The FDA is laying the foundation for generic versions of biotechnology medicines. This action could eventually change the market for some of the most pioneering and costly new treatments for cancer and other diseases, according to an article in the Wall Street Journal (February 18, 2004). IMS Health reported that the market for biotechnology drugs totaled $22.3 billion in the 12 months that ended in November 2003.
Currently, there is no process in place for the FDA to approve generic versions of biotech drugs, which are produced through very complicated methods, compared with regular pharmaceuticals. Because the brand name biotech industry is little more than 25 years old, it has had to battle low-cost generic copies of its drugs, and consumers have not gotten the price breaks that come with such competition.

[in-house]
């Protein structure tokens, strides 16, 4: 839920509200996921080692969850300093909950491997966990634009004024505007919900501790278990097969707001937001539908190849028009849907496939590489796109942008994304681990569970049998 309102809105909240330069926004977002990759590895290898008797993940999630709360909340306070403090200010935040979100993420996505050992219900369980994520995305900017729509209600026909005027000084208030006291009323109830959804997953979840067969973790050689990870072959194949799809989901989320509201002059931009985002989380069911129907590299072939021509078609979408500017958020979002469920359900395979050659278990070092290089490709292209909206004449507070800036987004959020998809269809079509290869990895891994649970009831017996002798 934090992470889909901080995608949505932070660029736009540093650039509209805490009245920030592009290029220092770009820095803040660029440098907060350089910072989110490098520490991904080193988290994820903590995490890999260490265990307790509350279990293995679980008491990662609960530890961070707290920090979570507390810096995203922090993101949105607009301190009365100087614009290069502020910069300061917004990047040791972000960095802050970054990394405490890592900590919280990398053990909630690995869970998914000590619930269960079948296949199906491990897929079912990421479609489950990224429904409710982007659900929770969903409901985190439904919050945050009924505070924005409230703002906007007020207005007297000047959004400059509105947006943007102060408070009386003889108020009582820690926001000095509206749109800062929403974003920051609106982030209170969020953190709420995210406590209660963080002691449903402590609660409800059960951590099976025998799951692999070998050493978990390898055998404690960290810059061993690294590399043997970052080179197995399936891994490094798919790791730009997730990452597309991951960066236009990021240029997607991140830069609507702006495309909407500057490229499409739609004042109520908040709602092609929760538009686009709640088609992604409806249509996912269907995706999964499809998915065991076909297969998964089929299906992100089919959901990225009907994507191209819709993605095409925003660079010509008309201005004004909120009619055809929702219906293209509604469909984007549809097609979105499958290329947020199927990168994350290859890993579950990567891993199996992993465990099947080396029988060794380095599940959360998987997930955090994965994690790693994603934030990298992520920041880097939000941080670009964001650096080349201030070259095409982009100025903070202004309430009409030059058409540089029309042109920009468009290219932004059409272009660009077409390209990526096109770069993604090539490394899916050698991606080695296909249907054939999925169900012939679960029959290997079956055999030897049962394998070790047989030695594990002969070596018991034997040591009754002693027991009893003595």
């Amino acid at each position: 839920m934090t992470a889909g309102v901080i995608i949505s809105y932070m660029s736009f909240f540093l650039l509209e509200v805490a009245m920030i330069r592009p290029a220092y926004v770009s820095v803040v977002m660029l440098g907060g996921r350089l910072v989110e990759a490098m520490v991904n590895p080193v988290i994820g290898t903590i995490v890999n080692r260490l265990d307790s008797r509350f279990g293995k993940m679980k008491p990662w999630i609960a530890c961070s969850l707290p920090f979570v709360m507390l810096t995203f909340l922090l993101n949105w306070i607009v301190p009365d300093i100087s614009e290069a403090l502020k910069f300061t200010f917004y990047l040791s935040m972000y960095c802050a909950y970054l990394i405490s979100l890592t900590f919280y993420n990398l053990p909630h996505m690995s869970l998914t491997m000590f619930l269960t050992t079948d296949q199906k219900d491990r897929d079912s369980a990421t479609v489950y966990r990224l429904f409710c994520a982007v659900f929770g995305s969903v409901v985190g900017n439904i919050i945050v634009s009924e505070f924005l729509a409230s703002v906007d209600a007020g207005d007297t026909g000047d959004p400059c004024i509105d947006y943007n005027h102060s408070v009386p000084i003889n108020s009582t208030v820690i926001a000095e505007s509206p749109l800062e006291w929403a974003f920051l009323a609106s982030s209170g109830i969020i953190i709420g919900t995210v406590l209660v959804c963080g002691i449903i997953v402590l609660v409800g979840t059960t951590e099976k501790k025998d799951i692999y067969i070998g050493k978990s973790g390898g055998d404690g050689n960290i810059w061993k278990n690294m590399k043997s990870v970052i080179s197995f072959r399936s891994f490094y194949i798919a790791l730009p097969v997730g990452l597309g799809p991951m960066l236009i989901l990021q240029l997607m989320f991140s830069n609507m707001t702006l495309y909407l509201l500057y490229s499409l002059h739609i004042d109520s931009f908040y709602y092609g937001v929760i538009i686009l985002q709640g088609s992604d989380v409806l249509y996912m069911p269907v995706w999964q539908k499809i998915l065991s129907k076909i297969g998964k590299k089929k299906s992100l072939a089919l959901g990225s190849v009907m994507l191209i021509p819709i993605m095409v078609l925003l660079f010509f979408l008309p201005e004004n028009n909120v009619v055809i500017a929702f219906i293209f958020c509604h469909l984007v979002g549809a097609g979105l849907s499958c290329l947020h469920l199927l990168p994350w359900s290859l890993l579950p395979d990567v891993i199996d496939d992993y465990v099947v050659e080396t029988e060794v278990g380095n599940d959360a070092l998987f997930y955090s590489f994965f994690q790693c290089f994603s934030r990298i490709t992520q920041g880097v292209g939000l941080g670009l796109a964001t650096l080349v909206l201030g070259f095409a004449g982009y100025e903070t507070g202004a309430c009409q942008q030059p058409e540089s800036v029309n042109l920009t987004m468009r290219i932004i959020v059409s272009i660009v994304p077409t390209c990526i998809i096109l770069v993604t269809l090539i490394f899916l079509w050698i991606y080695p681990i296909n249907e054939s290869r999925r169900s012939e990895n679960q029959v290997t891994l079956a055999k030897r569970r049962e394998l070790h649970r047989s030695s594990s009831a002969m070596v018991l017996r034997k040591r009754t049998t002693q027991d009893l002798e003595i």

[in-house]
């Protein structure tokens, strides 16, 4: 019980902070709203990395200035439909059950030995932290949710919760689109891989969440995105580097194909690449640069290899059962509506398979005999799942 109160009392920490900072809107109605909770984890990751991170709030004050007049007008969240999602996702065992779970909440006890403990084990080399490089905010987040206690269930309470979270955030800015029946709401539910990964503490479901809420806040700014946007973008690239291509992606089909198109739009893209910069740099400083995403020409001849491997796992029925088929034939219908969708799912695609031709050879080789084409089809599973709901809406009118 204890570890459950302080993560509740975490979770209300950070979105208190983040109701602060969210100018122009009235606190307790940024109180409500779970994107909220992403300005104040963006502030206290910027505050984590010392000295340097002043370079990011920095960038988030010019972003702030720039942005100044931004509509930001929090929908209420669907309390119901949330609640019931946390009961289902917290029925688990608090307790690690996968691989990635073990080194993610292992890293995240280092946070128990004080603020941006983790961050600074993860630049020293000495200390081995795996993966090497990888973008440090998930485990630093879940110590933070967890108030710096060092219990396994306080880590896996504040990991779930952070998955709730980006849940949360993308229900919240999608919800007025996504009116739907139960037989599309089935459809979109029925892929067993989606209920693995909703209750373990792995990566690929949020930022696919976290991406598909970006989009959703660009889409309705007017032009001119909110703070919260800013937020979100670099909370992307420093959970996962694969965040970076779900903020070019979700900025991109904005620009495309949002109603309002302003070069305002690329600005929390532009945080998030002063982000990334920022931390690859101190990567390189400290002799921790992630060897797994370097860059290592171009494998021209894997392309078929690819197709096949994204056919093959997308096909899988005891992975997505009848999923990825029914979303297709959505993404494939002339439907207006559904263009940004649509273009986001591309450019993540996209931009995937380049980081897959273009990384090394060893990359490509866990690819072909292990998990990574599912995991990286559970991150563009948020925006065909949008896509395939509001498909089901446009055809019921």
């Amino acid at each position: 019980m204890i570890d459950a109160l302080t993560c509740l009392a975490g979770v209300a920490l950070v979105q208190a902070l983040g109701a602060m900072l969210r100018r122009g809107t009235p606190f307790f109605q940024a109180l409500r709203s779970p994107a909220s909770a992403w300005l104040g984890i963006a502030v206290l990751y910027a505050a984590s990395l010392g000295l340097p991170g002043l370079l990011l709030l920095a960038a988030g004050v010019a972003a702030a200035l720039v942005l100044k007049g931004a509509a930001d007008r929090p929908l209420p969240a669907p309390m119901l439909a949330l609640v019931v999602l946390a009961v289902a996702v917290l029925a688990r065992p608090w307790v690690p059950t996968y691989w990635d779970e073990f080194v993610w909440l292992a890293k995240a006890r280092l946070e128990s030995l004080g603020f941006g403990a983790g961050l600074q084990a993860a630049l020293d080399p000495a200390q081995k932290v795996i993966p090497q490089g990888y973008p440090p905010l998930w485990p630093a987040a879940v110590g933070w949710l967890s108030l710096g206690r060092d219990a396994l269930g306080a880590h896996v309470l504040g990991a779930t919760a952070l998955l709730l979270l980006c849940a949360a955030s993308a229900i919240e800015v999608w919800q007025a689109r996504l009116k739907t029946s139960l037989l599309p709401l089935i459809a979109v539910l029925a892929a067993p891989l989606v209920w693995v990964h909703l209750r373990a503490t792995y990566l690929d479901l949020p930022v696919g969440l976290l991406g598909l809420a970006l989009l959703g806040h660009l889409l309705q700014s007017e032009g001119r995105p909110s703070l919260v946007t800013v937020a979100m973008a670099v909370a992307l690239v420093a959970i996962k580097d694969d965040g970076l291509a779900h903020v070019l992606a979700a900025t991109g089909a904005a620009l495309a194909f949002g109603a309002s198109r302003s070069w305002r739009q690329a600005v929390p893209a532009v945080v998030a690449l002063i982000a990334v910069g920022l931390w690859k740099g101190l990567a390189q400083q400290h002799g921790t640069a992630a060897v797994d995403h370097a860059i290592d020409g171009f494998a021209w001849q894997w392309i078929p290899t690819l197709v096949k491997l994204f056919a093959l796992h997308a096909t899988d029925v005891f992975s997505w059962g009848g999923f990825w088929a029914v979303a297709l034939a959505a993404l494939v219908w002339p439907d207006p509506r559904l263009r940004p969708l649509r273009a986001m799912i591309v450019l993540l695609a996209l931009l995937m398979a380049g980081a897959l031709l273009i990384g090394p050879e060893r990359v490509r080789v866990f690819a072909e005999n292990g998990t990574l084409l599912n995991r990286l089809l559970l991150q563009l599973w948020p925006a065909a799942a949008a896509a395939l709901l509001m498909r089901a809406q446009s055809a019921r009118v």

Now, however, with some of the oldest biotech drugs beginning to lose patent protection, the FDA is starting to set the stage for follow-on drugs. The FDA is in the process of putting together scientific guidelines on how to prove that copies are similar to the original medicines.
One study linked multiple pregnancies to an increased risk of developing atrial fibrillation later in life, and another investigated the association between premature delivery and cardiovascular disease.
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